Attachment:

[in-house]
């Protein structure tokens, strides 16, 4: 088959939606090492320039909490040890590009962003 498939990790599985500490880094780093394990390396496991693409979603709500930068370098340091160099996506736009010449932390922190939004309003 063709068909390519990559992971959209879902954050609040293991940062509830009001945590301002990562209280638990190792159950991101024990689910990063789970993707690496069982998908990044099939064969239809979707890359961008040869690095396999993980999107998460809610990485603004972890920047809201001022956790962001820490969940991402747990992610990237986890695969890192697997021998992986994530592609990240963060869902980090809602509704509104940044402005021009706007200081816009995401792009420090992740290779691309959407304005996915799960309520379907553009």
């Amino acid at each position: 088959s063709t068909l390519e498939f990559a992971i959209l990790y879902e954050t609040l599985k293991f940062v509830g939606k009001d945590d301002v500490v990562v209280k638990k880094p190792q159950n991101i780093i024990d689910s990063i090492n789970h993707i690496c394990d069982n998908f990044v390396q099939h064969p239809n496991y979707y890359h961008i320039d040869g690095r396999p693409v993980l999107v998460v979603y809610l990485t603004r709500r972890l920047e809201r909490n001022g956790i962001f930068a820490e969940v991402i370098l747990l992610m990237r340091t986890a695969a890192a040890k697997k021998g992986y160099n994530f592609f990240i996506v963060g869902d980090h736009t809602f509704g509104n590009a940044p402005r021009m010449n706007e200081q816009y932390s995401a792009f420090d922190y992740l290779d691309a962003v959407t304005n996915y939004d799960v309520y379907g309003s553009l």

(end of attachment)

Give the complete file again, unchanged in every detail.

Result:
[in-house]
């Protein structure tokens, strides 16, 4: 088959939606090492320039909490040890590009962003 498939990790599985500490880094780093394990390396496991693409979603709500930068370098340091160099996506736009010449932390922190939004309003 063709068909390519990559992971959209879902954050609040293991940062509830009001945590301002990562209280638990190792159950991101024990689910990063789970993707690496069982998908990044099939064969239809979707890359961008040869690095396999993980999107998460809610990485603004972890920047809201001022956790962001820490969940991402747990992610990237986890695969890192697997021998992986994530592609990240963060869902980090809602509704509104940044402005021009706007200081816009995401792009420090992740290779691309959407304005996915799960309520379907553009």
């Amino acid at each position: 088959s063709t068909l390519e498939f990559a992971i959209l990790y879902e954050t609040l599985k293991f940062v509830g939606k009001d945590d301002v500490v990562v209280k638990k880094p190792q159950n991101i780093i024990d689910s990063i090492n789970h993707i690496c394990d069982n998908f990044v390396q099939h064969p239809n496991y979707y890359h961008i320039d040869g690095r396999p693409v993980l999107v998460v979603y809610l990485t603004r709500r972890l920047e809201r909490n001022g956790i962001f930068a820490e969940v991402i370098l747990l992610m990237r340091t986890a695969a890192a040890k697997k021998g992986y160099n994530f592609f990240i996506v963060g869902d980090h736009t809602f509704g509104n590009a940044p402005r021009m010449n706007e200081q816009y932390s995401a792009f420090d922190y992740l290779d691309a962003v959407t304005n996915y939004d799960v309520y379907g309003s553009l």